But then he argues that it’s not a controversy, because readers will accept all races if editors would just put them in the paper.

And then there is the actual gag that contradicts himself yet again.

Darrin why don’t you just be really explicit here about where you think the problem actually lies (racism by editors? racism by readers? something else?) and what you want the solution to be.

#27 Cory Thomas
February/10/2008
@ 1:57 pm

“Speaking of â??huh?â? Darrin, up above you said: â??I donâ??t think most white people have any trouble enjoying or identifying with characters who donâ??t look like them.â?

Then why the heck was todayâ??s gag all about???”

I don’t think most white people can fit on a single park bench.

#28 Dawn Douglass
February/10/2008
@ 2:00 pm

Exactly, Rick. Thanks.

#29 Angela Robinson
February/10/2008
@ 2:04 pm

Dawn said, “You keep saying that editors â??REFUSEâ? to put in minority cartoonists. If youâ??re not accusing them of racism, then what is the motivation behind this supposed refusal?”

Only the editors themselves can answer this question. I’m just giving my “two cents” on the findings of this recent market study. Which, in retrospect, are NOT that surprising.

#30 Mike Cope
February/10/2008
@ 2:14 pm

Speaking of logic … It’s probably fair to say that most of the Daily Cartoonist regulars are already familiar with one another’s position on this subject.

How about the public’s reaction to today’s cartoons??

Here’s one “post-sit-in” article …

http://starbulletin.com/2008/02/10/features/story03.html

The article’s first comment demonstrates the kind of blind bias that DOES exist in the real world: “I haven’t seen these strips, but …”

#31 Angela Robinson
February/10/2008
@ 2:31 pm

Rick said, “I donâ??t think Dawn was trying to pick a fight, she was using your own logic against you. What I gathered from Dawnâ??s statement was that, using your example, if you are going to base your argument on demographics, then it stands to reason that 70% of comics should be of a religious nature since 70% of Americans believe in an invisible man in the sky.”

I’ll say it again. This was NOT my logic. I was NOT the first to start throwing around demographics, population statistics and Wikipedia articles to support my argument as to what should or should not go on the comics pages . Malcom and Dawn were.

Malcom insisted that North Dakota rightfully had dibs on 100% white comics pages because of its demographics. But, since North Dakota was actually 8% minority, Malcom’s very own logic would dictate at least 2 minority strips on North Dakota’s comics pages.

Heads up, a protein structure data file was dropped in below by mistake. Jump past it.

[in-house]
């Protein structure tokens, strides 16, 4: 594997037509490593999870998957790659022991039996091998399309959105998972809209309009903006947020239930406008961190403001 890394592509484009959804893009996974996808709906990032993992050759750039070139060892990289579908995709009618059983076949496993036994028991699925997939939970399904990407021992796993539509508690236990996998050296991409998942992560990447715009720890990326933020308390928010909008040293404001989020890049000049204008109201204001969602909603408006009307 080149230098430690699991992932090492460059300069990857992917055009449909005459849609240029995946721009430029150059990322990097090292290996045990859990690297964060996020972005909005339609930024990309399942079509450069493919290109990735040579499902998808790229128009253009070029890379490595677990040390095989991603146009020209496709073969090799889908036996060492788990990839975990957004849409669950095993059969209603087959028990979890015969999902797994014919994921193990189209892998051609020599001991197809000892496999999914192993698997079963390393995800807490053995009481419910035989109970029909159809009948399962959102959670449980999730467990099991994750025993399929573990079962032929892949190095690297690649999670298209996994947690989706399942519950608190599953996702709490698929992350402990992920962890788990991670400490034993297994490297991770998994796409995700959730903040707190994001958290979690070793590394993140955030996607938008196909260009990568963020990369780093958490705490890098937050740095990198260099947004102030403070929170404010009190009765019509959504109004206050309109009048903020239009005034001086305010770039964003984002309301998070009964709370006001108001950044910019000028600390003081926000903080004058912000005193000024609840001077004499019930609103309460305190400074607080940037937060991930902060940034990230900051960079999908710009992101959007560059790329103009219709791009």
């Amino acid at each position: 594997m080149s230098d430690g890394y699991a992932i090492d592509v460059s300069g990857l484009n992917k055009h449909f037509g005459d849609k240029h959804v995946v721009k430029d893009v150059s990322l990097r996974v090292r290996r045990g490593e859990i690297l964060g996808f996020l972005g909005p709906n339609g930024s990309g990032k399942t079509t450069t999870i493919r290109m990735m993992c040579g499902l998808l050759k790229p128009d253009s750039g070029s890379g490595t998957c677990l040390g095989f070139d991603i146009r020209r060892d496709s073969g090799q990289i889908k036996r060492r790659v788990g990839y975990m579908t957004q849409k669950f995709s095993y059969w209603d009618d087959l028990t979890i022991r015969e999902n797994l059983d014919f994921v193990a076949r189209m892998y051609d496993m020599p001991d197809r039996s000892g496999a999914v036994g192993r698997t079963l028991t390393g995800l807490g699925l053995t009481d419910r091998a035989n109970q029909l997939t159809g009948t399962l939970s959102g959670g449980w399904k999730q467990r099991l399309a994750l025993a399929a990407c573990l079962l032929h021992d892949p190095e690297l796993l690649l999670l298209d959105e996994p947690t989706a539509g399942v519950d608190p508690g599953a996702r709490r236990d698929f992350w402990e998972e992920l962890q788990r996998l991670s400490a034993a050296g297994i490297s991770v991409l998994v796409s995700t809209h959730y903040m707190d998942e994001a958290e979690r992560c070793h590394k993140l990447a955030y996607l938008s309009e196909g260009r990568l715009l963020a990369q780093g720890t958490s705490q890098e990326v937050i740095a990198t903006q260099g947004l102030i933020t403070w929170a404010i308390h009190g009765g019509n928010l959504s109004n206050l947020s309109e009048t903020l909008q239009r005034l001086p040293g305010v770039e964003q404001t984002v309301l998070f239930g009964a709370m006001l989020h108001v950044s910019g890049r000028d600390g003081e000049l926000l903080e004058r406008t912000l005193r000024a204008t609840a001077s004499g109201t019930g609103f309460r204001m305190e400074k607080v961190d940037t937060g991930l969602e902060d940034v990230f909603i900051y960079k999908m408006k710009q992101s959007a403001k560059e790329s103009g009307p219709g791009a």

And, then Dawn attempted to support Malcom by stating that the black population was only 12%. That’s when I decided to use the very statistics and Wikipedia articles that Malcom and Dawn had quoted and posted my own comments.

As the kids on the playground say, “Teacher! They started it. I just finished it!” (LOL)

#32 Mike Rhode
February/10/2008
@ 2:31 pm

Cory Thomas February 10th, 2008

“I donâ??t think most white people can fit on a single park bench.”

OOOhhh, caustic. Funny though.

#33 Dawn Douglass
February/10/2008
@ 2:45 pm

Oh, so it’s only that one white guy you’re pointing to, right? Oh, no wait, make that 8 white guys. But don’t take that as any kind of statement about readership. Since when is cartooning about making statements? Esp. as part of a “sit-in”?

Yeah, right.

#34 Angela Robinson
February/10/2008
@ 3:12 pm

Dawn said, “As for me bringing up statistics first, no I didnâ??t. That 24% was the first. And your intrepretation that this means â??76% of the nations newspapers having 100% white comics pagesâ? is totally bogus.”

The 24% and 76% are the ACTUAL figures from the Washington Post article that is the SUBJECT of this post. Didn’t you people read the article?

I did not make these numbers up. And, bogus or not, they apparently came from an independent market study that involved clipping comics from newspapers across the nation.

I QUOTE (from the article people):

*…In other words, 76 percent of newspapers in this country do not have one of the 16 strips (with minority characters or by a cartoonist of color) we searched for.”

How in the world did the results of a national independant market study on the content of comic strips become “MY logic”?! I didn’t just pull these numbers out of my…hat.

#35 Alan Gardner
February/10/2008
@ 3:30 pm

Angela, I’d caution against stating the numbers as being “independent.” The Washington Post Writers Group is the syndicate that markets Candorville and Watch Your Head – two of the participating (and instigating) features, so they do have a vested interest in getting these features in more papers. My interpretation of their survey is that they used a clipping service to gather the raw data, but then they themselves ran the numbers based on criteria THEY selected, and as it has been noted, they overlooked Secret Asian Man and Raising Hector.

#36 Angela Robinson
February/10/2008
@ 3:42 pm

Alan, thanks. I stand corrected on the “independant” issue.

I agree that Raising Hector, should have been included in the study. However, Secret Asian Man launched in July 2007, AFTER the market analysis occurred (which was apparently sometime in June 2007). So, Secret Asian Man would not have been included.

#37 Darrin Bell
February/10/2008
@ 4:00 pm

“Speaking of â??huh?â? Darrin, up above you said: â??I donâ??t think most white people have any trouble enjoying or identifying with characters who donâ??t look like them.â?

Then why the heck was todayâ??s gag all about???”

I don’t think that question deserves three question marks. The answer is simple: The gag (as we’ve said repeatedly in the various interviews, if you’d care to listen to them and read them) represents the vocal minority whose volume of angry e-mails convinces editors that they represent a greater segment of the readership than they actually do.

#38 Darrin Bell
February/10/2008
@ 4:05 pm